Community is stronger than cancer.®

Bob Nevin

Looking to the Future: Bob’s Story

How could it be? How could he — feeling great, looking fine, being fit—possibly have the colorectal cancer diagnosis that his doctor was telling him he had? But that’s what he heard, and that was the answer to the gastro-intestinal discomfort Bob Nevin had had for the past few months. That was five years ago.

He’d need both chemotherapy and radiation to shrink the tumor before facing surgery. And so, for the next six weeks, he underwent chemo that exhausted and nauseated him, and radiation that burned him. But that was not the most terrible part.

“I felt so drained internally, emotionally dead. The spark of life was sucked out of me. That was the worst for me; I couldn’t feel,” says Bob. “There was this awful cloud hanging over me.” He couldn’t look to the future with any confidence that it would be there. Years later, he still doesn’t know whether it was the treatment or the stress that placed him in such awful depression.

Radical surgery followed a two-month hiatus. And then Bob’s life changed further. Surgery altered his body so significantly that he had to stop working as a handyman; now he could only work for friends who understood his new situation. He lost his health insurance.

His care partner, Harold, a friend of 30 years, discovered the Cancer Support Community to help himself cope with the anxieties of caring for a friend. Reluctantly, Bob attended the first support group. Each man went to his own group—one for caregivers and one for patients—but kept the content of the groups private as each one addressed his own needs. Much to Bob’s surprise, coming to the group helped him. “You get tips from other people, like sitting in a sitz bath. But, mostly, it’s emotional support.” He leans back against the couch. “We both felt better about the situation, more confident after these groups.”

But confidence isn’t necessarily joy. And that oppressive cloud lingered. “This sounds weird,” he hesitates. “But one day, a friend came to my house. He said he was a healer, and told me to hold out my arms.” He holds his out to demonstrate. “My friend put his hands near mine, transferring his energy to me through his hands.” Suddenly, for the first time, the cloud lifted, pulling Bob out of the stupor, the profound depression that felt as if it were crushing him. He doesn’t know how this act could change him. But, somehow, it did.

Now Bob could contemplate his future confidently. “I didn’t want cancer to come back. I thought about what I could do for myself.” And so, he attended a Healthy Cooking class at the Cancer Support Community. “I used to eat microwave food in plastic containers all the time. And meat at every meal. When I first came, I was surprised how good a meal could taste without meat!” His voice lightens with amazement.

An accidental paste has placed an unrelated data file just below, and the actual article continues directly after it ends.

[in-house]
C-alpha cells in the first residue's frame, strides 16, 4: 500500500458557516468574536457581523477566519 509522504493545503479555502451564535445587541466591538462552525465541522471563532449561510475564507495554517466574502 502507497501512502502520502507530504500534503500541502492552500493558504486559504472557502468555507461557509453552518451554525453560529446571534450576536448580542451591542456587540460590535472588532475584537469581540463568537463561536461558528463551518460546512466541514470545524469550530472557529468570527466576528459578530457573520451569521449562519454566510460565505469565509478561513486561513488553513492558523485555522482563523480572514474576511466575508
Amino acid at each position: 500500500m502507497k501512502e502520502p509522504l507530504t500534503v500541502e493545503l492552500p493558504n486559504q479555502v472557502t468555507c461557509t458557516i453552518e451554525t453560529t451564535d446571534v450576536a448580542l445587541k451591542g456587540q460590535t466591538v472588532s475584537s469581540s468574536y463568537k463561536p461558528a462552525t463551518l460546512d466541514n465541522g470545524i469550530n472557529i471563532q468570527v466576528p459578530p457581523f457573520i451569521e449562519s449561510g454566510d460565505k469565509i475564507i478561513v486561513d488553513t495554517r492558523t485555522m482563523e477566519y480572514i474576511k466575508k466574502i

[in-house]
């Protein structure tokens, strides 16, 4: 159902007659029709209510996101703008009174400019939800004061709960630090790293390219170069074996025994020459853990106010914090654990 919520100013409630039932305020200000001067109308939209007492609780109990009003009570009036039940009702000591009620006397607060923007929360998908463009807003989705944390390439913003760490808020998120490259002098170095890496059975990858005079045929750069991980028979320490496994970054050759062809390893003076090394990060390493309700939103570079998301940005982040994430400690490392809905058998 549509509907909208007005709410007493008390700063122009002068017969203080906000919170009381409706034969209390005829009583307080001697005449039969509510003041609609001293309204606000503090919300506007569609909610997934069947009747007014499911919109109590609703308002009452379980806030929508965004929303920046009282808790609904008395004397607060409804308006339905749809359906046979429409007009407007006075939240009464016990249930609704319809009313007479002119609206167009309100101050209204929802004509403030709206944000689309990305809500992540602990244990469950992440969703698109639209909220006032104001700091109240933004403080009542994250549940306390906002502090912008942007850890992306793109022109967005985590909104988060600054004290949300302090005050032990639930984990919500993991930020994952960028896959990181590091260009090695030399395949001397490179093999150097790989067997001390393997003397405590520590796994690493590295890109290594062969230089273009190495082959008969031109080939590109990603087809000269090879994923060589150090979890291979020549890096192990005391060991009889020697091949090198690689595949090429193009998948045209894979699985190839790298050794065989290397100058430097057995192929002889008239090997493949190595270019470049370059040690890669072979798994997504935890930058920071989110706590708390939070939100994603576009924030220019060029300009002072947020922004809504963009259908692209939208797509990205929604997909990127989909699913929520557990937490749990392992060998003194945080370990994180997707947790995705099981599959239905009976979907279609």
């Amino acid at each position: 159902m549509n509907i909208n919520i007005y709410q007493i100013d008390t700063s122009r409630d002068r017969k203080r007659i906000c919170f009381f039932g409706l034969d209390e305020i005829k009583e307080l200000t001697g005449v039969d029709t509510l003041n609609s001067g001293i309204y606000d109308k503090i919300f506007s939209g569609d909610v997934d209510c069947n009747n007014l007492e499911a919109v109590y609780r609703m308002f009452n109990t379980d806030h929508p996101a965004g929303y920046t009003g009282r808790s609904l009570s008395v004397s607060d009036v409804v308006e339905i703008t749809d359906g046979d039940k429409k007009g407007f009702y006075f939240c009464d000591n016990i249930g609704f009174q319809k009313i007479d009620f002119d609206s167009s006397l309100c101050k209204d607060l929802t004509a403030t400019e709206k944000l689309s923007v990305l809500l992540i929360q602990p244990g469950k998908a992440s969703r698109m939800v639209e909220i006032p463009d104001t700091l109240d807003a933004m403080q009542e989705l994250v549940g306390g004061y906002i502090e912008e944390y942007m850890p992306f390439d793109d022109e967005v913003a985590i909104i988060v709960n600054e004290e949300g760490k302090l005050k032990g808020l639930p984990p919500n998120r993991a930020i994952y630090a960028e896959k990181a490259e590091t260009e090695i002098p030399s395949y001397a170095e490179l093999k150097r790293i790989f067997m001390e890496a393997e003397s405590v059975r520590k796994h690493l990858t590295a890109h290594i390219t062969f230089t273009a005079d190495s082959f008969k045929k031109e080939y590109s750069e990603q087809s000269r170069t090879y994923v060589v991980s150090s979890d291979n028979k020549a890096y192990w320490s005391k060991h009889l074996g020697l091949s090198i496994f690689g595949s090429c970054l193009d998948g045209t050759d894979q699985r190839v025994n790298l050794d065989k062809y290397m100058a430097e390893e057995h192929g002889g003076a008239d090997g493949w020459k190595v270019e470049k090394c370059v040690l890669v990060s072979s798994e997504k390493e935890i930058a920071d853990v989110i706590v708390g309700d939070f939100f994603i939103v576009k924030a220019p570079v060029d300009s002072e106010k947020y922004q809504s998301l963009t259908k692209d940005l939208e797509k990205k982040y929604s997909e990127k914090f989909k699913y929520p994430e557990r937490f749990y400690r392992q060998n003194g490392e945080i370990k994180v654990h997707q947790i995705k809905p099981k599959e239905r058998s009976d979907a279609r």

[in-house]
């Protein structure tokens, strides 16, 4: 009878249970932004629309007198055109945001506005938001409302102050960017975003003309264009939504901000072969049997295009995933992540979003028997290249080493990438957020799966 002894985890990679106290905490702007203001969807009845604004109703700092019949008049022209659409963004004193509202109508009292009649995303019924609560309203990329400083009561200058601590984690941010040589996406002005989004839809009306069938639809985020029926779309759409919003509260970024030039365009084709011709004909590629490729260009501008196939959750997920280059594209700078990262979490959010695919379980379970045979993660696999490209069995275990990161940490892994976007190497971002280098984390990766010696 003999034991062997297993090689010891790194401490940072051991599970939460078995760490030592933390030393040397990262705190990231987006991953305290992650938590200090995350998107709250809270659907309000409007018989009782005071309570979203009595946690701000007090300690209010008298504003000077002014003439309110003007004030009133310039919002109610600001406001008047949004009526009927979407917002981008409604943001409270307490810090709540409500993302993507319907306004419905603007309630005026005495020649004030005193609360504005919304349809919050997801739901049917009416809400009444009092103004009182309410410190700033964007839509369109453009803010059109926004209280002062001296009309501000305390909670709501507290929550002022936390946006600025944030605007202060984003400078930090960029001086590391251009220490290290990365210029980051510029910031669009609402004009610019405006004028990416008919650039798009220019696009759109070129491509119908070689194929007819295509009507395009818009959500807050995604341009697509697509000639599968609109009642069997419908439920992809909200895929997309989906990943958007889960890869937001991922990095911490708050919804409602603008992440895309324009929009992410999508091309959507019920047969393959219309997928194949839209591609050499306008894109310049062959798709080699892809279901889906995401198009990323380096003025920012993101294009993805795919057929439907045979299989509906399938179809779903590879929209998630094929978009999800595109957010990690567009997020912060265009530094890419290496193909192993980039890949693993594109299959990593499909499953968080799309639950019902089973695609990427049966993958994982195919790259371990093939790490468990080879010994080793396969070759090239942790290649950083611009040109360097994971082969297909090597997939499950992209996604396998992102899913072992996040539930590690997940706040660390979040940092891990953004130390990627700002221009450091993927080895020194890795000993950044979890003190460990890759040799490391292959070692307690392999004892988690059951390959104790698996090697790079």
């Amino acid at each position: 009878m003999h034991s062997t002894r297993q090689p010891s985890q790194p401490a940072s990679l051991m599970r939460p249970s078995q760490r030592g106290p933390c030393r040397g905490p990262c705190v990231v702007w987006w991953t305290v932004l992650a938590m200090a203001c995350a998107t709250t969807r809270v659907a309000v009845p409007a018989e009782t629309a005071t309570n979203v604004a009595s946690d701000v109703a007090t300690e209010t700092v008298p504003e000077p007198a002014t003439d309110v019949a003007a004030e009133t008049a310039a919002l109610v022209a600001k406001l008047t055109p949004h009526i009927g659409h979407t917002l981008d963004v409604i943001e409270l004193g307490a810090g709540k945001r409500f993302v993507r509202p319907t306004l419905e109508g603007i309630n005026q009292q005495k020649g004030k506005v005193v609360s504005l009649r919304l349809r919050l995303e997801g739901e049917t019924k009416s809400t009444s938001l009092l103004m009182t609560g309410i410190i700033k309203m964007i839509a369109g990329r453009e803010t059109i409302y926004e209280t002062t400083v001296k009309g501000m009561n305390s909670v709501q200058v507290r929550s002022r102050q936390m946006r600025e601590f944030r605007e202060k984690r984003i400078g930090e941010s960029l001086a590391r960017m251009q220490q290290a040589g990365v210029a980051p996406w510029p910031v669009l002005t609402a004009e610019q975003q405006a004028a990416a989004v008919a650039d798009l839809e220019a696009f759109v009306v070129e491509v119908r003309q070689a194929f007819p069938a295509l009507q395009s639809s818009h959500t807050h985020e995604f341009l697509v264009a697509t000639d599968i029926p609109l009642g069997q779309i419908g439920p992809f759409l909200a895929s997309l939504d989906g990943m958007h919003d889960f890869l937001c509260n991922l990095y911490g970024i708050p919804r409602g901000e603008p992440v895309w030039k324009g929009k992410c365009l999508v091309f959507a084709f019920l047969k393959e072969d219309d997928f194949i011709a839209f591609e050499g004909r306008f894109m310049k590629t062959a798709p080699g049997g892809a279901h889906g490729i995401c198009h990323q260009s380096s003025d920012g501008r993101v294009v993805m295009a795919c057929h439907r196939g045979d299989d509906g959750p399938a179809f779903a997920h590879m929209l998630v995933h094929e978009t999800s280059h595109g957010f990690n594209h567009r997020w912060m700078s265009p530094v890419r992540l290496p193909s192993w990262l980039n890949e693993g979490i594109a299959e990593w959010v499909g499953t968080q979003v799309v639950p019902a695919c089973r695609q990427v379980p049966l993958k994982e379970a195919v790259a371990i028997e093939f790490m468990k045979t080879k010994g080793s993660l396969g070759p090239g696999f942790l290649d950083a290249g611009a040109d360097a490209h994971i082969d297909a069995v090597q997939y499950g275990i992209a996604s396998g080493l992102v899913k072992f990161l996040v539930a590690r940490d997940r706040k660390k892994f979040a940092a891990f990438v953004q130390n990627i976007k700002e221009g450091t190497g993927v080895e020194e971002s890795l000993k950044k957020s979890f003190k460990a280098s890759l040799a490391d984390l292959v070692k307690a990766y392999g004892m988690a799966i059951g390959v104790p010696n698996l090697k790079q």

Five years later, he still attends these classes, filled with camaraderie and laughter. “Sometimes we talk about cancer, but it’s informal. It might happen when we’re chopping. You meet someone who is in the same boat you were, and you can help. It is something you know.” Bob plants his hands on his knees. “You might not have the same kind of cancer, but when you’re facing death, you have the same stressors.

“You get a lot of setbacks in life. My home on the Delaware was flooded three times. My father’s house that we built for him was flooded. My business went bankrupt. I had to give up my job after the surgery. I don’t have health insurance. Life is a lot of struggles, but you’ve got to get over these obstacles,” he frowns.

Bob stands, a tall man with close-cropped salt-and-pepper hair. “I’d say cancer made me more aware of what’s important. To me, the most enriching part is the people I love. You see, cancer made me think about death. Where will I go? What will I take with me? The bad times are interesting, but the joyous times are with my friends and family.”

What Brings Us Calm?

A healer transfers his positive energy to you, and suddenly you feel the miasma of depression lift. But positive energy flows from many sources—and Cancer Support Community offers many choices: The Art of Healing Dance guides energy flow through specific gestures and movements used in Middle and Far Eastern classical dance; Exploring the Labyrinth is a centuries-old meditation practice of walking a maze that calms the spirit; Qigong and T’ai Chi align breath and stylized movement to balance the chi or intrinsic life force to bring peace; Yoga provides strength and flexibility through slow movements that help bring a sense of control to body and mind.

“You might not have the same kind of cancer, but when you’re facing death, you have the same stressors.” – Bob